We Don’t Need Jobs, We Need Disruptive Entrepreneurs
The mindset of almost every graduate in Africa is to come out and get a white-collar job. Everybody wants to get a good job that will cover daily expenses, build a house, get a pension to live on after retirement, and so on. The question that comes to my mind each time I think of this is who then will create the job that everybody is craving for? Africa needs disruptive entrepreneurs to transform its economy.
Who will create the jobs?
Who is to blame for this thirst for jobs? Is it the people or the government? When we are in school, the government assures us of jobs after school. Politicians tell us that we will have a good life with comfortable jobs. Promising us and yet not going on retirement to give us space. Nobody is talking of job creation.
Should they have been telling us about creating institutions and a positive environment for enterprise creation, don’t you think it would have changed the minds of the people from job search to job creation?
Entrepreneurship in a nutshell will bring about job creation, empowerment, poverty reduction and income generation.
Give a Man a Fish, and You Feed Him for a Day. Teach a Man To Fish, and You Feed Him for a Lifetime. Lao Tzu
Give a Man a Fish, and You Feed Him for a Day
I want to relate to the first part of the above, ‘Give a man a fish and you feed him for a day’ , to what most African governments are doing. By using jobs as a propaganda for good living, they are just trying to encourage the people to depend on them. They (politicians) want the people to look at them as ‘saviors‘. That’s why we see poverty everywhere in Africa because majority of the people depend on what the government can offer to them. A strong economy is built by entrepreneurs. In a strong economy, the private sector employs more people than the government. In my country Cameroon, the government is fighting to be the number one employer.
Teach a man to fish, and you feed him for a lifetime
Let’s take the second part of the quote, This is giving the people independence. This will make the person self-sufficient and creative. I love the way the Igbo people of Nigeria carry out business. They are one of the most enterprising peoples of Africa. They don’t actually employ their workers and pay them salaries. They teach them the trade and at the end, give them the stock needed or money to start their own businesses (I am not in any way supporting the inhumane part of the deal where some treat their employees like slaves). This people have contributed a lot to what we see today as Nigeria, the largest and strongest economy in sub-Sahara Africa. This is to say that if a little effort is made on the part of the government to encourage entrepreneurship, a lot of changes will take place and Africa will be strong again.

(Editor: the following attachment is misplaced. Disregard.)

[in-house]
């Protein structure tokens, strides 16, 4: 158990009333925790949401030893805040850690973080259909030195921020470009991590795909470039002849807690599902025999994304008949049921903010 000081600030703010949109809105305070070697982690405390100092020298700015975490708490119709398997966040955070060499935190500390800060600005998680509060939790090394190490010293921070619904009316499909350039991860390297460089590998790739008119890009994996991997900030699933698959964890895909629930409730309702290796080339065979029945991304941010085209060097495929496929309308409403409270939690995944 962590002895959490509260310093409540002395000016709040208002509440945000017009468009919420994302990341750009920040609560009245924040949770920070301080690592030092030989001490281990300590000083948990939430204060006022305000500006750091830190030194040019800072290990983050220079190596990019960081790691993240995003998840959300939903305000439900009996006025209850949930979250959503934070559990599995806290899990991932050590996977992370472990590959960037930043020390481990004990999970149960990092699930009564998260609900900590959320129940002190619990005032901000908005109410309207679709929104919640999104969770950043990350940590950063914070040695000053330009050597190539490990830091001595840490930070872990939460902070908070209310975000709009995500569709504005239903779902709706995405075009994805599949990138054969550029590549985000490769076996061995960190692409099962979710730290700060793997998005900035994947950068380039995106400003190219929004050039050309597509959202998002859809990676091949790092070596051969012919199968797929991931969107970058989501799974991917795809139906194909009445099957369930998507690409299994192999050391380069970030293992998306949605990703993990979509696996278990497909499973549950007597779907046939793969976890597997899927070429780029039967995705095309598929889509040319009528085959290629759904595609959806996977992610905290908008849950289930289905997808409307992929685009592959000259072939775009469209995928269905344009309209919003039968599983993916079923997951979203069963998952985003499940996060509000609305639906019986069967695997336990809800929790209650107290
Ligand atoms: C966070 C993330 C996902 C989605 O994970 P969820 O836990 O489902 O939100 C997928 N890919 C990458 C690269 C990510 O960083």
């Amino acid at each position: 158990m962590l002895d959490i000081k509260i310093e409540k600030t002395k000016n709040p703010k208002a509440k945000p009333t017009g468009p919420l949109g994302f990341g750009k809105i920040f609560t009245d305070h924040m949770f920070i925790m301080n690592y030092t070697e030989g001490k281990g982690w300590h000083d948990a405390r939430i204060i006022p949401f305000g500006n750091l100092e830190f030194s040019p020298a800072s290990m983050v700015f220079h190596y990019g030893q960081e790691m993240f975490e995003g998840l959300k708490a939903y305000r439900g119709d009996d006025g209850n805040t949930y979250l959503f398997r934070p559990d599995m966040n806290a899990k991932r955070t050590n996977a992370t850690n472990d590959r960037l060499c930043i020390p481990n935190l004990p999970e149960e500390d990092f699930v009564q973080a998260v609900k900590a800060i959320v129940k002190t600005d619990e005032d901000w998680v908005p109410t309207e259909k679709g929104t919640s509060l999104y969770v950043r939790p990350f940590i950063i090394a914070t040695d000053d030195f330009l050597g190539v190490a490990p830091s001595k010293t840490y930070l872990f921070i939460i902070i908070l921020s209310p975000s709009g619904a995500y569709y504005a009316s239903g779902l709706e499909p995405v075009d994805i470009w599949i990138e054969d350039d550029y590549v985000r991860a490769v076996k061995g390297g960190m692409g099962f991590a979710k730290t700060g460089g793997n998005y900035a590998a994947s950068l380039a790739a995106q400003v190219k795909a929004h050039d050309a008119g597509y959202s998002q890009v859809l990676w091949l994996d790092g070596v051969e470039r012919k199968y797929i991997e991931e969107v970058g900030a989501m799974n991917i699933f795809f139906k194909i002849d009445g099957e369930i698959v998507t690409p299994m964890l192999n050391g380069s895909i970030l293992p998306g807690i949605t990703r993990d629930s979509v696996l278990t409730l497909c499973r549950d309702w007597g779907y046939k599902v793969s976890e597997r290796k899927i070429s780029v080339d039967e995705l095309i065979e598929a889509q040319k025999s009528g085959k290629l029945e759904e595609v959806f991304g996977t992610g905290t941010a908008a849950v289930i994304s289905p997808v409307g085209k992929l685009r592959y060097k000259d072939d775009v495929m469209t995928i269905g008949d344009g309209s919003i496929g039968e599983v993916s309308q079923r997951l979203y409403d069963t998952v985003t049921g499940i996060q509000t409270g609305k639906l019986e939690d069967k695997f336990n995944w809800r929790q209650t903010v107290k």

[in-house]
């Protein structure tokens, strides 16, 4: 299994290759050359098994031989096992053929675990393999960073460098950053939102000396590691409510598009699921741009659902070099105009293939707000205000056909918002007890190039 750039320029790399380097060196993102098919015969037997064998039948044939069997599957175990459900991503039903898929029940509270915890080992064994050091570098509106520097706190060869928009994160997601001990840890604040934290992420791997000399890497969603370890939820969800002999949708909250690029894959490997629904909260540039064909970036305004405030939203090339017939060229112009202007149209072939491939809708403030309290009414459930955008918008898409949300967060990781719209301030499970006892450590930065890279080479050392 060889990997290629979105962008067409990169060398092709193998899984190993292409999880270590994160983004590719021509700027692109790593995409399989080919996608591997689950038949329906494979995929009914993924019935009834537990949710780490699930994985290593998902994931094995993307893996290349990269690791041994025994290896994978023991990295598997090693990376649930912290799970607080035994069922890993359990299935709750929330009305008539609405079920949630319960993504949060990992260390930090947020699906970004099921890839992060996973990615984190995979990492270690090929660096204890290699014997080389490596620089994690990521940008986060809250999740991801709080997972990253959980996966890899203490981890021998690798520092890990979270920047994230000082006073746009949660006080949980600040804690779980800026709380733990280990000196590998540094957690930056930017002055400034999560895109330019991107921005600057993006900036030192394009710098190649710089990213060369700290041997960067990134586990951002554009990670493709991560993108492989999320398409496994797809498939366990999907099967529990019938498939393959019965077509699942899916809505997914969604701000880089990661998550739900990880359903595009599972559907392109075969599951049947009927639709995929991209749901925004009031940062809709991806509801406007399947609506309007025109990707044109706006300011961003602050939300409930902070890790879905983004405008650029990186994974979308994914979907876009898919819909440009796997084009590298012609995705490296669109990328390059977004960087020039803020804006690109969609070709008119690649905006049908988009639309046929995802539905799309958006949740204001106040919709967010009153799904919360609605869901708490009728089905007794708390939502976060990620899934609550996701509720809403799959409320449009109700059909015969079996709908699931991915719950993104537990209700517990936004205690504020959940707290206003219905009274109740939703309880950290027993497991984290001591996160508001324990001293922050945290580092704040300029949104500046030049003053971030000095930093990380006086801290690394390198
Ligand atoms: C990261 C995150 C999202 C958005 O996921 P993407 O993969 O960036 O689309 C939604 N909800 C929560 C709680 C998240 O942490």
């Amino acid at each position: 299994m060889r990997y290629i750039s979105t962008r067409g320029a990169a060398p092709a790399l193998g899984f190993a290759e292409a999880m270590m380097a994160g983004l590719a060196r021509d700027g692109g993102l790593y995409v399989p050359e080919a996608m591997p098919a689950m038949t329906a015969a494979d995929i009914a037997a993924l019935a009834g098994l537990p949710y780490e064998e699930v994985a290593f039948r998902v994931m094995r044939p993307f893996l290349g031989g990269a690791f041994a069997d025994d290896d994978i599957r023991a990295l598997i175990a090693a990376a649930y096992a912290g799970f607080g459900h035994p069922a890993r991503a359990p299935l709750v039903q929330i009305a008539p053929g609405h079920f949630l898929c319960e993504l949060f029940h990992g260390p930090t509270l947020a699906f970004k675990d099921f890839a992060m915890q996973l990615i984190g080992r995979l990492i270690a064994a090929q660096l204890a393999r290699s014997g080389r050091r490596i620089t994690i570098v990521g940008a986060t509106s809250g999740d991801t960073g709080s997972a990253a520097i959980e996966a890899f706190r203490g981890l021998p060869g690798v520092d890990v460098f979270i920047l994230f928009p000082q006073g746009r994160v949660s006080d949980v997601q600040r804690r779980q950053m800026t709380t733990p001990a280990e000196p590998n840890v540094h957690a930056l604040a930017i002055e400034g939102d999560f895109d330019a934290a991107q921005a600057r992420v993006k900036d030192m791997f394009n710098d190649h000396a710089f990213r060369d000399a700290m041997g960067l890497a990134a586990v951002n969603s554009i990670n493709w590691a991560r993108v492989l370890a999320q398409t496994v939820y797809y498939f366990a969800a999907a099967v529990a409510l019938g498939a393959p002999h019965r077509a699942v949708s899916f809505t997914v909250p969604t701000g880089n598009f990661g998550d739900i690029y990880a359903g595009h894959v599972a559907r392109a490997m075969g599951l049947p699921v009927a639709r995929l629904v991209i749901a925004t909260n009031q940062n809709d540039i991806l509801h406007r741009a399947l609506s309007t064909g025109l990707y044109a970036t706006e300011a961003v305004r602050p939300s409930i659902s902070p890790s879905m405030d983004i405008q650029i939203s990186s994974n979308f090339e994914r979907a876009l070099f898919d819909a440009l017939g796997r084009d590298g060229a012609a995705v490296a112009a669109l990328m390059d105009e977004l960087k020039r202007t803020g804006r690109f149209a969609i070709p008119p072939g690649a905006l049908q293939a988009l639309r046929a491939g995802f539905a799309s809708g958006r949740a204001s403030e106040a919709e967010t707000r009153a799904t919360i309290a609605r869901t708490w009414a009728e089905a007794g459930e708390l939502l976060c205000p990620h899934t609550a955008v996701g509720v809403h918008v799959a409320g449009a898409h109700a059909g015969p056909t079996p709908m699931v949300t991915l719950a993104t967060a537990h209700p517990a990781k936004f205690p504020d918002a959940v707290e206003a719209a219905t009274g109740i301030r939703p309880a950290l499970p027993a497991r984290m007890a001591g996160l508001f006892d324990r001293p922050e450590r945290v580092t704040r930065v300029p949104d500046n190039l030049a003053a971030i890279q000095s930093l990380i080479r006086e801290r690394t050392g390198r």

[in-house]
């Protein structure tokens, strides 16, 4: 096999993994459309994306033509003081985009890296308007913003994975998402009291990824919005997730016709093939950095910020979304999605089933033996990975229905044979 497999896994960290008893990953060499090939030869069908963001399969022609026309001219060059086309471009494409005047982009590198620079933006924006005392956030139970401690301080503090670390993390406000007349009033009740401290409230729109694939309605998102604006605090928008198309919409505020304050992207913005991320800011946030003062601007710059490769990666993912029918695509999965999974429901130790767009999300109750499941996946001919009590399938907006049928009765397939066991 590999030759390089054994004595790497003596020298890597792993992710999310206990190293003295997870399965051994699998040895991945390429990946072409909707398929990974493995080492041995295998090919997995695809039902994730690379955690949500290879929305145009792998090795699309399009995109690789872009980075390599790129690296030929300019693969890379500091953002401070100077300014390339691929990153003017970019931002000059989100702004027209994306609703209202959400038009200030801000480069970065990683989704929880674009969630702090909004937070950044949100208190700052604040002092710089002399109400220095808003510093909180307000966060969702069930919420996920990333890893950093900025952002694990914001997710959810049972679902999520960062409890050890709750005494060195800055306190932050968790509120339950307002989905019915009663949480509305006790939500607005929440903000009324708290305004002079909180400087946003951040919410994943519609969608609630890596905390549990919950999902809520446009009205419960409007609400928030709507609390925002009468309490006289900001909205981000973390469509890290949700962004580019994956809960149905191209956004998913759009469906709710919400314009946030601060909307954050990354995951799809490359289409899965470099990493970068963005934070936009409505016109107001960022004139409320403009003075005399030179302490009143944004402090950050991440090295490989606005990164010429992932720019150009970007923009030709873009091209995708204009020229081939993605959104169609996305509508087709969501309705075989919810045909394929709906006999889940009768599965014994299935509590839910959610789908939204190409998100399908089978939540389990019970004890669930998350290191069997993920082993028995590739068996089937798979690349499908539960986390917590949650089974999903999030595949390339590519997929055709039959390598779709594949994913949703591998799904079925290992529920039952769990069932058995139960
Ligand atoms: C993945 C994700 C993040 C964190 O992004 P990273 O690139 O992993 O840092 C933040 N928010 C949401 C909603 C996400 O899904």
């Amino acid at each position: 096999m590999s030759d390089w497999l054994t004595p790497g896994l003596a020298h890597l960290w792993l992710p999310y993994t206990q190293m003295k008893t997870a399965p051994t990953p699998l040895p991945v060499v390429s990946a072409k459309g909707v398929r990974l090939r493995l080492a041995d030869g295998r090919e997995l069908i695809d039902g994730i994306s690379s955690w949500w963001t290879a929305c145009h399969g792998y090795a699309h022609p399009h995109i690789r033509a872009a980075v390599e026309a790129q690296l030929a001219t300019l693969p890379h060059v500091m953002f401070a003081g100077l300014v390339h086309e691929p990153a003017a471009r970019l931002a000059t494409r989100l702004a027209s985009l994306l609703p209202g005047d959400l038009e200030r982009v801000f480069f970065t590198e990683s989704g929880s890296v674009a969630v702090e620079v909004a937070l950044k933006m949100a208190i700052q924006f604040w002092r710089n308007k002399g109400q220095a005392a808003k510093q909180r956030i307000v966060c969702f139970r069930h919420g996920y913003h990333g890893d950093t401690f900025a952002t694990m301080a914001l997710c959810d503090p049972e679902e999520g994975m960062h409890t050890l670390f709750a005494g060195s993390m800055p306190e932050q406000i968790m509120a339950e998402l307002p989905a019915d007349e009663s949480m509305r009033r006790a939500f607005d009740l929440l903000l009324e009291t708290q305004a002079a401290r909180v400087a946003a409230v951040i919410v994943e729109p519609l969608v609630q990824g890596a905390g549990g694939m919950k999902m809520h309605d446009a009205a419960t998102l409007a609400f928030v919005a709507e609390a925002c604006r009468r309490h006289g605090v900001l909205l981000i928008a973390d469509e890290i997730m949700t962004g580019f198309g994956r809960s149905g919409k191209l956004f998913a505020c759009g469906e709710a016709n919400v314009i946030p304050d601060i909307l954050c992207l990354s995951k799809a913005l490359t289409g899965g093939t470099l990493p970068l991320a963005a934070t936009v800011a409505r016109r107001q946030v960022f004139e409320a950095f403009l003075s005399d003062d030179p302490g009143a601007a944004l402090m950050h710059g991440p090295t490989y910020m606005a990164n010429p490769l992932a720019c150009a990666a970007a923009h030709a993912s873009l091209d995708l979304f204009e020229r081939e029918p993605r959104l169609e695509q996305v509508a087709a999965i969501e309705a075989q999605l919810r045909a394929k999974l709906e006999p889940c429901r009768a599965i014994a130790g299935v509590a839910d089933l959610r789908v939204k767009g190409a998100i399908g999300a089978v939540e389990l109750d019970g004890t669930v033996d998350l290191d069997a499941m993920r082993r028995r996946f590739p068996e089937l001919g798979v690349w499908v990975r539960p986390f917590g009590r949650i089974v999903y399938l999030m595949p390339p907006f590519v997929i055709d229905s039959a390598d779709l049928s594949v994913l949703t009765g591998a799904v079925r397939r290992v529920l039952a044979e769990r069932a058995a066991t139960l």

Anyhow, on my part, this section of the above quote by Lao Tzu is limited, considering the situation of Africa today. My thoughts below may differ a little. This thought may have been valid in his time, but things have changed more. What we need today may be a little disruptive.
Teach a [wo]man how to start a fishing business that will employ others. It will feed [her]him and family; it will feed and transform [her]his community. This is how we should think if we have to make Africa a self-sustaining continent. Africa is usually termed ‘the bread basket of the world’. It’s really ironic. How can you be termed that and you live on aid from the same people who call you that? Why should Africa be the bread basket of the world and be unable to feed itself?
For Africa to be able to feed itself, institutions must be put in place to encourage the creation of businesses. Businesses that will help create jobs and empower communities. This will bring about reduction in poverty and improved income. Incomes generated from these businesses will mean those benefiting from it could save or reinvest in other income generating projects.
For this to happen, it is necessary for governments or the institutions in charge to promote entrepreneurship by putting in place working policy goals to encourage entrepreneurial thinking. Encouraging disruptive entrepreneurs is what African economies need to assure the generation generating jobs, poverty reduction and economic growth..